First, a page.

Norman Henry Ashton CBE. 11 September 1913 – 4 January 2000

Philip J. Luthert, Cynthia Medford Langley

Elected F.R.S. 1971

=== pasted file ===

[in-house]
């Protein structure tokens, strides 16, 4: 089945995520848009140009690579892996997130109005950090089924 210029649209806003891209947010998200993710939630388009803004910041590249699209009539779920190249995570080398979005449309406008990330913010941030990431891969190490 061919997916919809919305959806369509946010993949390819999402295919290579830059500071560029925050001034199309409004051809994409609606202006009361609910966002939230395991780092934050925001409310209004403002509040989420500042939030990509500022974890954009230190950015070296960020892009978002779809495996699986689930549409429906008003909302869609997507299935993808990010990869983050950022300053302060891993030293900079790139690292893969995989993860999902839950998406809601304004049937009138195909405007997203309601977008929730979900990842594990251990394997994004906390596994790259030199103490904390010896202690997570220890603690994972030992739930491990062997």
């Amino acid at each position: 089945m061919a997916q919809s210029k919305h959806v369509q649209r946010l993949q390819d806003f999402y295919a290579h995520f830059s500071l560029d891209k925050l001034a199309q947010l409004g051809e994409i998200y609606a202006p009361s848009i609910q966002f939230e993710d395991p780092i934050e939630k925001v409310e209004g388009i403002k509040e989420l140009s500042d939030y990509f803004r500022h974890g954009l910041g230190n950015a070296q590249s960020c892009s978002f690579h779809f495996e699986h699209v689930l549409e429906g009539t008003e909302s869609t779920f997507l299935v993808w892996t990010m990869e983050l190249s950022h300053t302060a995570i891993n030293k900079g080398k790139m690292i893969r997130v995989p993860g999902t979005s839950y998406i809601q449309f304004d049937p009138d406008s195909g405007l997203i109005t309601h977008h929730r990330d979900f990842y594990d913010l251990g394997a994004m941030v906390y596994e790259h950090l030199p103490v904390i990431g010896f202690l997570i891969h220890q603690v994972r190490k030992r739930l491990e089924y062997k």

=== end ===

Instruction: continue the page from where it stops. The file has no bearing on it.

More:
Norman Ashton, the first ophthalmic pathologist in the UK, spent his career furthering the understanding and treatment of eye disease and exercising the political acumen to garner the funding necessary to advance this new field. His demonstration of the obliteration of growing retinal endothelial cells caused by the excessive administration of oxygen in premature infants is perhaps his best–known work. Apart from this, his casts of the choroidal and trabecular meshwork circulation and Schlemm's canal were the first to display the exact anatomy of these structures to the ophthalmic community. Studies of the pathogenesis of cotton wool spots, neovascularization and microaneurysms and the behaviour of retinal vessels contributed lastingly to the understanding of retinal vascular disease. With associates he demonstrated the role of the endothelium in the blood–retina barrier. Investigation of diabetic, hypertensive and other retinopathies provided fundamental contributions to the comprehension of these conditions. Original studies established an insight into amoebic ocular infections, ocular toxocariasis, nosematosis and a collection of eye diseases in animals and fish. Fight for Sight and the European Ophthalmic Pathological Society owe their beginnings, in large part, to his foresight and energy. He is remembered as a worthy researcher, a witty speaker, a respected supervisor and a kind man.